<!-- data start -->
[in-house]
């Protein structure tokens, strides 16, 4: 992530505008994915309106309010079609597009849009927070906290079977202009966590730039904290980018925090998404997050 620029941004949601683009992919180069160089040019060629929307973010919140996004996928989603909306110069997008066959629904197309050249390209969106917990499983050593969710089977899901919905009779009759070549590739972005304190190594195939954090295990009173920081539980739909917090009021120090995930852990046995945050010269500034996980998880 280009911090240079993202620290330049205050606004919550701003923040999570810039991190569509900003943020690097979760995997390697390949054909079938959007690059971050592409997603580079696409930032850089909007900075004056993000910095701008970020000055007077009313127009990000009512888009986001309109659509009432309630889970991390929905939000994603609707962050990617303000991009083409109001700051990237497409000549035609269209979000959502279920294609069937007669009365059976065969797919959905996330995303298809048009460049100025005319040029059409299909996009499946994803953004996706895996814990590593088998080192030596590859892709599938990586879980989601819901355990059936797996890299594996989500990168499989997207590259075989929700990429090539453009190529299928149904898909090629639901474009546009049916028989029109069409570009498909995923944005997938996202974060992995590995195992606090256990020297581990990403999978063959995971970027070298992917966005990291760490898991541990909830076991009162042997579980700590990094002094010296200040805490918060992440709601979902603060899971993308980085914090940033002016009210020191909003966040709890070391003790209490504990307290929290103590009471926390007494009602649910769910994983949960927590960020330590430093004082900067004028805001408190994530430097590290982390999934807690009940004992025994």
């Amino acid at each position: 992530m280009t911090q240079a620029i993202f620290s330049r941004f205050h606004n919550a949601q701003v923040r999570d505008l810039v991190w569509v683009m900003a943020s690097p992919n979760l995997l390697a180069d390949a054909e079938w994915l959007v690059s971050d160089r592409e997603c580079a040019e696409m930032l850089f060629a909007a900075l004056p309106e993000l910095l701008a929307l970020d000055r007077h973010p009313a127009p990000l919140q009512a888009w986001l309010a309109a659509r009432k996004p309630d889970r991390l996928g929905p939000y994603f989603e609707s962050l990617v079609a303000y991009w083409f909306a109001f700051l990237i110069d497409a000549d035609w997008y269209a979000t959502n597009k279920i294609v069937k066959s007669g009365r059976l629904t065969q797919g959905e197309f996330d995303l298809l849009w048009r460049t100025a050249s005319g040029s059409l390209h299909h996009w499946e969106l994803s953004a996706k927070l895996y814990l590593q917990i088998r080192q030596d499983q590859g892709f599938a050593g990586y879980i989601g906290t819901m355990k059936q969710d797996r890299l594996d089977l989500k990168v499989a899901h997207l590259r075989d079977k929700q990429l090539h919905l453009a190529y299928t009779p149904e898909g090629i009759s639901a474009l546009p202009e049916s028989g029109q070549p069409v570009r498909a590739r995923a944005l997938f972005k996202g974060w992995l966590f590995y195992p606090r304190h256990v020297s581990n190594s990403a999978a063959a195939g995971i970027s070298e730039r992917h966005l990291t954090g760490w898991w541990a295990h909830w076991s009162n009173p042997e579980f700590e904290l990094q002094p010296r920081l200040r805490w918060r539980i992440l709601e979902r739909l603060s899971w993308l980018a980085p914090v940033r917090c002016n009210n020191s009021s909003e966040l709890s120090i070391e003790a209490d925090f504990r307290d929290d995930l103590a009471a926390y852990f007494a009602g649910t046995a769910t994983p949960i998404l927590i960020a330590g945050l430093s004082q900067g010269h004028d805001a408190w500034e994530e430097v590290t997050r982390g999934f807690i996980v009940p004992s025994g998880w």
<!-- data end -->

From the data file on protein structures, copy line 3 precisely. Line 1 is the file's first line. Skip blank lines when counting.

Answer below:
């Amino acid at each position: 992530m280009t911090q240079a620029i993202f620290s330049r941004f205050h606004n919550a949601q701003v923040r999570d505008l810039v991190w569509v683009m900003a943020s690097p992919n979760l995997l390697a180069d390949a054909e079938w994915l959007v690059s971050d160089r592409e997603c580079a040019e696409m930032l850089f060629a909007a900075l004056p309106e993000l910095l701008a929307l970020d000055r007077h973010p009313a127009p990000l919140q009512a888009w986001l309010a309109a659509r009432k996004p309630d889970r991390l996928g929905p939000y994603f989603e609707s962050l990617v079609a303000y991009w083409f909306a109001f700051l990237i110069d497409a000549d035609w997008y269209a979000t959502n597009k279920i294609v069937k066959s007669g009365r059976l629904t065969q797919g959905e197309f996330d995303l298809l849009w048009r460049t100025a050249s005319g040029s059409l390209h299909h996009w499946e969106l994803s953004a996706k927070l895996y814990l590593q917990i088998r080192q030596d499983q590859g892709f599938a050593g990586y879980i989601g906290t819901m355990k059936q969710d797996r890299l594996d089977l989500k990168v499989a899901h997207l590259r075989d079977k929700q990429l090539h919905l453009a190529y299928t009779p149904e898909g090629i009759s639901a474009l546009p202009e049916s028989g029109q070549p069409v570009r498909a590739r995923a944005l997938f972005k996202g974060w992995l966590f590995y195992p606090r304190h256990v020297s581990n190594s990403a999978a063959a195939g995971i970027s070298e730039r992917h966005l990291t954090g760490w898991w541990a295990h909830w076991s009162n009173p042997e579980f700590e904290l990094q002094p010296r920081l200040r805490w918060r539980i992440l709601e979902r739909l603060s899971w993308l980018a980085p914090v940033r917090c002016n009210n020191s009021s909003e966040l709890s120090i070391e003790a209490d925090f504990r307290d929290d995930l103590a009471a926390y852990f007494a009602g649910t046995a769910t994983p949960i998404l927590i960020a330590g945050l430093s004082q900067g010269h004028d805001a408190w500034e994530e430097v590290t997050r982390g999934f807690i996980v009940p004992s025994g998880w």